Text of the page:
I began by choosing a short scripture that I knew they already had down. (I know, that seems a bit like cheating, but there’s a method to my madness. Keep reading.) I put the verse on the refrigerator and during breakfast I enthusiastically said we were going to start learning it. I spent a maximum of 3 minutes on it. We each said the verse, then said it together, and I tried to make it as fun as possible. Oohh…I may have done a little goofy dance to go along with it. Then I left it alone! The next morning, I brought it up again at breakfast, and we repeated what we did the previous day. Thirty seconds, that was it. 

I revisited that verse a few more times, but not everyday. Because they already knew that verse pretty well (my sneaky plan), they felt confident moving onto another one. I really feel that this early success was helpful in the longevity of my plan. 

Once we all celebrated that the ENTIRE family had learned it, then I added another one to the fridge. I made sure to keep the first one up to show the progression knowing that as the list grew, so would their confidence in their ability to do this.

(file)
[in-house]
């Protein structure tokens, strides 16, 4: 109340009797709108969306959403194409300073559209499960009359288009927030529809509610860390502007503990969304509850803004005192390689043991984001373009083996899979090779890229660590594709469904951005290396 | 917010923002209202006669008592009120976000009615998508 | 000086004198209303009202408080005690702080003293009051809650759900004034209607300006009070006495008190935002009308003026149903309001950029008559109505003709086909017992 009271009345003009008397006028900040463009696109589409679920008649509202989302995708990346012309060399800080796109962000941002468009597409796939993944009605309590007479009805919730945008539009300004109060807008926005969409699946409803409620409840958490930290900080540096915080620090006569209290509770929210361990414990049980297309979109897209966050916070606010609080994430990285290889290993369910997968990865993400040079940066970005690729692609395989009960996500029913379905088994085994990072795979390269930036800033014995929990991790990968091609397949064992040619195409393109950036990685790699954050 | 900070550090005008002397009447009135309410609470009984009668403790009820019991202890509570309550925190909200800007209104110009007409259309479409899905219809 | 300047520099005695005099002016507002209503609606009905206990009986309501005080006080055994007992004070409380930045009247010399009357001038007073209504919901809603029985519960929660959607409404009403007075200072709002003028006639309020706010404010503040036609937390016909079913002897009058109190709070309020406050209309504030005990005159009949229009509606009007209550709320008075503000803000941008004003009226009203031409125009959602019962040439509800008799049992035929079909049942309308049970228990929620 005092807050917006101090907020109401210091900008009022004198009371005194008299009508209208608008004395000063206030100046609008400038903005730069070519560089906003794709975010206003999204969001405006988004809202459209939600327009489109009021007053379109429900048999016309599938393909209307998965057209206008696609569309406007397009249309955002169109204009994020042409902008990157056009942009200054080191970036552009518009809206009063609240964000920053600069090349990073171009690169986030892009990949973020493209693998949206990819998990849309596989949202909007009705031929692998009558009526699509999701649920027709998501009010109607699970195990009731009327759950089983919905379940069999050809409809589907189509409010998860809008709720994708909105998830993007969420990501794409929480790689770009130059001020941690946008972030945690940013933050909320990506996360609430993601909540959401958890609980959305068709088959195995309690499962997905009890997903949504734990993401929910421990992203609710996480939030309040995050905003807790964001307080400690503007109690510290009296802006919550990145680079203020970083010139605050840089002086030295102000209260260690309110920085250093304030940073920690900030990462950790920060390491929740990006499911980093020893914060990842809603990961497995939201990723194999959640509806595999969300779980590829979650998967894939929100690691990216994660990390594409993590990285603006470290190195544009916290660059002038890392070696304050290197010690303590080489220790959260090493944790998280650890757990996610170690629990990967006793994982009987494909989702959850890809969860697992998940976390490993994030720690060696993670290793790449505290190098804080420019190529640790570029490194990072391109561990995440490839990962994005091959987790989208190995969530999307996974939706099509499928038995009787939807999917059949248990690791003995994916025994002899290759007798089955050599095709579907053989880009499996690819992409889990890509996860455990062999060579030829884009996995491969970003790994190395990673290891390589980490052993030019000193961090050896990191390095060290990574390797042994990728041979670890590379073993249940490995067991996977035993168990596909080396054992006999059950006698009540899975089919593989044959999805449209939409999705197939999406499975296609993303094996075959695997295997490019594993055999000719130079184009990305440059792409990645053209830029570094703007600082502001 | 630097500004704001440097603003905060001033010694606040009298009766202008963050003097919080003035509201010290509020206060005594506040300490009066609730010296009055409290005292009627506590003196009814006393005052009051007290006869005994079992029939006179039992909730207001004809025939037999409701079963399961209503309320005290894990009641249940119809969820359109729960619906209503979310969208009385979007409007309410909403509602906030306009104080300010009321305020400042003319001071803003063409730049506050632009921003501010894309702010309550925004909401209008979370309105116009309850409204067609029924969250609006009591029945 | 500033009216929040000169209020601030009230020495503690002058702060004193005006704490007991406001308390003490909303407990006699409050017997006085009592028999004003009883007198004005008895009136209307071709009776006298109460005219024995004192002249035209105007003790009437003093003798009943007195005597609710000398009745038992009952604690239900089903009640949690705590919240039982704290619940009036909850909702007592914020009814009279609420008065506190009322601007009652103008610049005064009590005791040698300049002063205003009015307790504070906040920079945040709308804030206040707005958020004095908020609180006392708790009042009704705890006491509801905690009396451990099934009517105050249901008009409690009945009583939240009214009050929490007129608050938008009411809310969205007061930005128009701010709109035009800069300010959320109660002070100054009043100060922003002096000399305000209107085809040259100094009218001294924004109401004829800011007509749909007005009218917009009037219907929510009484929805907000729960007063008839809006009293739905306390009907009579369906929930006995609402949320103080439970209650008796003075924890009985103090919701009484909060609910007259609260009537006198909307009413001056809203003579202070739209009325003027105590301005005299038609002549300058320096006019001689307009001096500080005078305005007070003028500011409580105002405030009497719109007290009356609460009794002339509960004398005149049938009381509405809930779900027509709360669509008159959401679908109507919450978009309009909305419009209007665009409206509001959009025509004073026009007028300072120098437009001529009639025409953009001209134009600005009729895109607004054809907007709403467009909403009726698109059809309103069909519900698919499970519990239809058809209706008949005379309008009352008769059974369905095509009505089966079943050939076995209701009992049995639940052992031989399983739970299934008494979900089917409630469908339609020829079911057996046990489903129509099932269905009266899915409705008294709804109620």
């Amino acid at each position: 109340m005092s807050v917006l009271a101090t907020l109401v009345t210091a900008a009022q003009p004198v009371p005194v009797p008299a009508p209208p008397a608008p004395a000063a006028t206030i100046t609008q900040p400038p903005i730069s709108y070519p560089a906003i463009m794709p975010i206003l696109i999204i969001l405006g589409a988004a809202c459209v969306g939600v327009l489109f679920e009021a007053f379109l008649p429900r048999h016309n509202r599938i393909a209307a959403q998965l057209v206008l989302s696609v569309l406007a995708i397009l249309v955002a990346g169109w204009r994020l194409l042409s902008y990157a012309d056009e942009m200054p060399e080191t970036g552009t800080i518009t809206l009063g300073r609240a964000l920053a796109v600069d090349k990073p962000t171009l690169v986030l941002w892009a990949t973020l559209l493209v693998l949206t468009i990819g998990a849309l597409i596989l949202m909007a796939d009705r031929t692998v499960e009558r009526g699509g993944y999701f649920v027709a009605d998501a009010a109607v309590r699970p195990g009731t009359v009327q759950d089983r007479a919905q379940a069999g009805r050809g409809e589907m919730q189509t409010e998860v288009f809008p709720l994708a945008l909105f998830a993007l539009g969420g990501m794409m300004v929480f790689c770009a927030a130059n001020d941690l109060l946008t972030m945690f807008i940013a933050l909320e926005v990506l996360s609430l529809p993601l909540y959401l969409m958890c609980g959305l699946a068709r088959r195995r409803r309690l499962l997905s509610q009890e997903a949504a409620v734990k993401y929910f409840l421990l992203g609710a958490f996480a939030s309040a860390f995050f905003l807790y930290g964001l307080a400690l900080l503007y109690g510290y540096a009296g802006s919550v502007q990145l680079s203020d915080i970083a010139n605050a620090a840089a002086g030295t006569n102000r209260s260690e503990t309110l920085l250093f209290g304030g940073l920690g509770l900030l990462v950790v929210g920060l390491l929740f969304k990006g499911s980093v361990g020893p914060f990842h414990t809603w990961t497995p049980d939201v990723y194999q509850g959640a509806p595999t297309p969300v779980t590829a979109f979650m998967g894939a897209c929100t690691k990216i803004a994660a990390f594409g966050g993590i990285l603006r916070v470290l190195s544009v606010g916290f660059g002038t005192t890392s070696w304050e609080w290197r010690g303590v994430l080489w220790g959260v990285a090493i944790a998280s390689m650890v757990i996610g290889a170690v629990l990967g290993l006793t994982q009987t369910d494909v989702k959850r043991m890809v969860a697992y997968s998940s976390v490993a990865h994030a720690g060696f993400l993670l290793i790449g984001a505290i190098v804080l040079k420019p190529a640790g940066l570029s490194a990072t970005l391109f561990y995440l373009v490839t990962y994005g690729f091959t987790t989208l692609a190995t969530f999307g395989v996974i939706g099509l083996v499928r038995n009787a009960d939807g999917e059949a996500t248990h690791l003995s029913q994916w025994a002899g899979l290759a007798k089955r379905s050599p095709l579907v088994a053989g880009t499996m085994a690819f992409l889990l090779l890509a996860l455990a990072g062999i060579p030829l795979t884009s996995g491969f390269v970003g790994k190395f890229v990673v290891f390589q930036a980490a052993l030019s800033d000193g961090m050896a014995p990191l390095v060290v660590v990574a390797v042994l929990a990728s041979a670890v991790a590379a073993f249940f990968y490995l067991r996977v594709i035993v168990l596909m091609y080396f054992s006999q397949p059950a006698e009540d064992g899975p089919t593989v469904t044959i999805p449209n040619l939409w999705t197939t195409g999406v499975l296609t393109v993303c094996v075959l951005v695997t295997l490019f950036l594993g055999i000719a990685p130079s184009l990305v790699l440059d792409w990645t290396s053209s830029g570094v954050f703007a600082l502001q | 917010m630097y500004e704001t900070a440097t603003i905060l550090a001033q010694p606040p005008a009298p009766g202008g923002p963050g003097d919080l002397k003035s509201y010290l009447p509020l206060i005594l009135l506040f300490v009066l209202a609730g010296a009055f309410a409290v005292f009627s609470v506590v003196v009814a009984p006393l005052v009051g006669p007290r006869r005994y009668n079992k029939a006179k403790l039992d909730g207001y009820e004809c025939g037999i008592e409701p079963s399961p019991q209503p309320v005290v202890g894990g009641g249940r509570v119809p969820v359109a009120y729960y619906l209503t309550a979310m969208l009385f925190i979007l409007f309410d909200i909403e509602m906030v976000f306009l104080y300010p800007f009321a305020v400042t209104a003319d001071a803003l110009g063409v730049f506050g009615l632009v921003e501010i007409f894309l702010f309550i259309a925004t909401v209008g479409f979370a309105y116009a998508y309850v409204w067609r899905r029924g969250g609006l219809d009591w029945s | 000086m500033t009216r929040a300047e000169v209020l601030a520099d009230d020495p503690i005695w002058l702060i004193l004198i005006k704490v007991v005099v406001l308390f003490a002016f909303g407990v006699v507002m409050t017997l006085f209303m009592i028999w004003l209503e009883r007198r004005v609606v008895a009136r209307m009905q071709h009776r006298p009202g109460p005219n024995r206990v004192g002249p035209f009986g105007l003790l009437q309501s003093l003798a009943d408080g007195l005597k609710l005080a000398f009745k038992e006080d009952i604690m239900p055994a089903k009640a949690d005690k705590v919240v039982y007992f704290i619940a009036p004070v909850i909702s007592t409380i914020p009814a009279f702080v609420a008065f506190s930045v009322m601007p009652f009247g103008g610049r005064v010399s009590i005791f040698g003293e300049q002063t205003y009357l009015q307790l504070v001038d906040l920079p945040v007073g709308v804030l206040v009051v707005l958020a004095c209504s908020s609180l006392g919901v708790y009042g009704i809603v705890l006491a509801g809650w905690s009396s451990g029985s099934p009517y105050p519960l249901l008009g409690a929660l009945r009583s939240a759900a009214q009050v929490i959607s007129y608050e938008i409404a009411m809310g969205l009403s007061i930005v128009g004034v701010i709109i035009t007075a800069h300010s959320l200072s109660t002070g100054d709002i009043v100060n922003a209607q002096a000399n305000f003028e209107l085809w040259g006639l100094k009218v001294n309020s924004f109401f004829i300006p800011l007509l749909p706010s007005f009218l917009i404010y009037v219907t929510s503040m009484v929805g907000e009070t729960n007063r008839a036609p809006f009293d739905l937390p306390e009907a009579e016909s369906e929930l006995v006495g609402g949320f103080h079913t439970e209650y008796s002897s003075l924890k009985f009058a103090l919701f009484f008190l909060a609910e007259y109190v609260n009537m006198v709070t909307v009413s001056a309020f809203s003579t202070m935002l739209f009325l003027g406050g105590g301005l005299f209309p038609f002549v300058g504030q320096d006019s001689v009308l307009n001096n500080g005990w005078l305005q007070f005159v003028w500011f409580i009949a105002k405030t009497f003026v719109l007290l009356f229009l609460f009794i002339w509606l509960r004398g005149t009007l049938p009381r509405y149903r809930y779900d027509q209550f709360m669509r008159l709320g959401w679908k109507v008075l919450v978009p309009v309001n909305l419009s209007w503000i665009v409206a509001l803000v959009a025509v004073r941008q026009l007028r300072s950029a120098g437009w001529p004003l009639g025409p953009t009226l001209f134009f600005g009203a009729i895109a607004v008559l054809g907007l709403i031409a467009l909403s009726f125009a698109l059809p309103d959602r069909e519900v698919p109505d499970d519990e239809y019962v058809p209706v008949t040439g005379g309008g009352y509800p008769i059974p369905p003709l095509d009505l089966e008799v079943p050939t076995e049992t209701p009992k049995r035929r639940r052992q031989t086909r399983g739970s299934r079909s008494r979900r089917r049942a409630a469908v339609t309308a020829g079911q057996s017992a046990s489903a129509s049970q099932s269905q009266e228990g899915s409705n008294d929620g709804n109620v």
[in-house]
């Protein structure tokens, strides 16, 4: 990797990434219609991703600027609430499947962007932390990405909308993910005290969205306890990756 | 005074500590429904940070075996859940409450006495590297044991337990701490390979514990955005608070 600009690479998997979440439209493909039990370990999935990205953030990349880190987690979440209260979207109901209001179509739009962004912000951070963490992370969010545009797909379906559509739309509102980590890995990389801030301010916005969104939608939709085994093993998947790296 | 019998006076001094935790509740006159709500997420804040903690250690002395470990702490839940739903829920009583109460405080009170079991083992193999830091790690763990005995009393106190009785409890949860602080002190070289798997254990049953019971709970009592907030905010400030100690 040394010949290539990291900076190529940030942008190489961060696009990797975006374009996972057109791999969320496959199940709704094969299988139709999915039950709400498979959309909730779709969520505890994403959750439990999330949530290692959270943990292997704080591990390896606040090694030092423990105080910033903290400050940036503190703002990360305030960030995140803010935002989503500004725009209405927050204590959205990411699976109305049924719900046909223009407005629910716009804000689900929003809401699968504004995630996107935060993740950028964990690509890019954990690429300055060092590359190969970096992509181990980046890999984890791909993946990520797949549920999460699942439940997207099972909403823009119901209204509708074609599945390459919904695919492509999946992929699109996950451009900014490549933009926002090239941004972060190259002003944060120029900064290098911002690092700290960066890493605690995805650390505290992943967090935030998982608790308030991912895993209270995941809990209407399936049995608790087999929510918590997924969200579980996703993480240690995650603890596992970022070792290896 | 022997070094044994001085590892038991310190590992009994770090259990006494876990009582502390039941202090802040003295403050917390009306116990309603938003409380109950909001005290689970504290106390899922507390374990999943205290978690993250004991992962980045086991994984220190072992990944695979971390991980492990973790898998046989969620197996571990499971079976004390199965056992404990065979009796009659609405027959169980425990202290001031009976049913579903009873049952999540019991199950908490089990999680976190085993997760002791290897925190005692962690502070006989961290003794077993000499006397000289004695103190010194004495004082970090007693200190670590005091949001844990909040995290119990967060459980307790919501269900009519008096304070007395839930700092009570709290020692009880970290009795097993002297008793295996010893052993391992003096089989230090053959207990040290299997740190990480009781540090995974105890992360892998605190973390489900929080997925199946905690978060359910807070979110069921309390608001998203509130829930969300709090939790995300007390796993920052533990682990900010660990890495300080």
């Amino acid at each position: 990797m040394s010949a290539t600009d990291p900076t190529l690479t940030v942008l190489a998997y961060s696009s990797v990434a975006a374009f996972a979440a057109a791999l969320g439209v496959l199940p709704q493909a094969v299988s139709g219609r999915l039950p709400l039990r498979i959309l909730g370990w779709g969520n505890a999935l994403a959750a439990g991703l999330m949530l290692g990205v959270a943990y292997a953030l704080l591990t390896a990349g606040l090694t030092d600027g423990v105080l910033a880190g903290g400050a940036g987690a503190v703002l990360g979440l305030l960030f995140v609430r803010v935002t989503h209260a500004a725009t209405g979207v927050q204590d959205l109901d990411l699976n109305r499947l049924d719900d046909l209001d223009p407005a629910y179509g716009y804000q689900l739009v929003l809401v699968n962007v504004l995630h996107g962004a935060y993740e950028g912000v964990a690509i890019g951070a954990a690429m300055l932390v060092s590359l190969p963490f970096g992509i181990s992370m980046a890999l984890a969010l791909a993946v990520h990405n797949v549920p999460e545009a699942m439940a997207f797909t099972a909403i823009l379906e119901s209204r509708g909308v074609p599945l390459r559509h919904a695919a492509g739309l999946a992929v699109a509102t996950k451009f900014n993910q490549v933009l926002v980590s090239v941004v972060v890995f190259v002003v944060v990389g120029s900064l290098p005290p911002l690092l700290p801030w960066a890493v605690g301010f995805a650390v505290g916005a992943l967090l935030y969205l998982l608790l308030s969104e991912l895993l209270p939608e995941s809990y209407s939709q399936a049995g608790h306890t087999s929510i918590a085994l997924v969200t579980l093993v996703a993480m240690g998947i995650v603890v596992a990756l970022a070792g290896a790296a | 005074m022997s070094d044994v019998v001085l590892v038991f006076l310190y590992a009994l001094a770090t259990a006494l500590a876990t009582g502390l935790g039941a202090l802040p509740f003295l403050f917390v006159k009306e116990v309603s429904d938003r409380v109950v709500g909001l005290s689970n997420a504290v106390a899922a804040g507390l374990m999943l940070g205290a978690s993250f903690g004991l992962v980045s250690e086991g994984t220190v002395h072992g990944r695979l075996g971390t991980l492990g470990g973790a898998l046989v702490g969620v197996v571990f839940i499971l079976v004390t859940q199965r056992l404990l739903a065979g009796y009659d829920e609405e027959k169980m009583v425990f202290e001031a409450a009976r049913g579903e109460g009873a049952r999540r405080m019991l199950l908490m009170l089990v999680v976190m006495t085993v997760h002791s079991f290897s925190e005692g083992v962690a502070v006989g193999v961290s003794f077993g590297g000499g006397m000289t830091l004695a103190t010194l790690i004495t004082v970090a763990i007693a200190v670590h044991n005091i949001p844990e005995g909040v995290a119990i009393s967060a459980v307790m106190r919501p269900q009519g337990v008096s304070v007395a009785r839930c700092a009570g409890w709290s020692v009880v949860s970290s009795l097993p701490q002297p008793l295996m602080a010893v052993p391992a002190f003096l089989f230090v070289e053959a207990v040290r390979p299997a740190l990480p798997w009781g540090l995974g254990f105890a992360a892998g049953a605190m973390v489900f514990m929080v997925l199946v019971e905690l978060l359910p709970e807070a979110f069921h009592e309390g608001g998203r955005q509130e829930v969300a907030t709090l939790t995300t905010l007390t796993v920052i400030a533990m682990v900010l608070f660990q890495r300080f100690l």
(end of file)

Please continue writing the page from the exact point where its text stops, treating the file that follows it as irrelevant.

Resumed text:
Over the course of a few months we continued to memorize more verses. I purposely picked verses that I knew would be helpful to them and might meet them where they were in their lives. For example, knowing that one, or both of them, occasionally get a little freaked out over what might be lurking under the bed, we learned a verse about fear. Then I could strategically pull out one of those verses, in that exact moment, and show them how it could apply to whatever situation they were going through! Score! Real time application, check!

I also began taking longer passages and breaking them up into smaller sections. As we all learned each small chunk, I began putting them together. The girls were amazed that they could recite larger sections of scripture. Again, that feeling of accomplishment and success is what kept them motivated!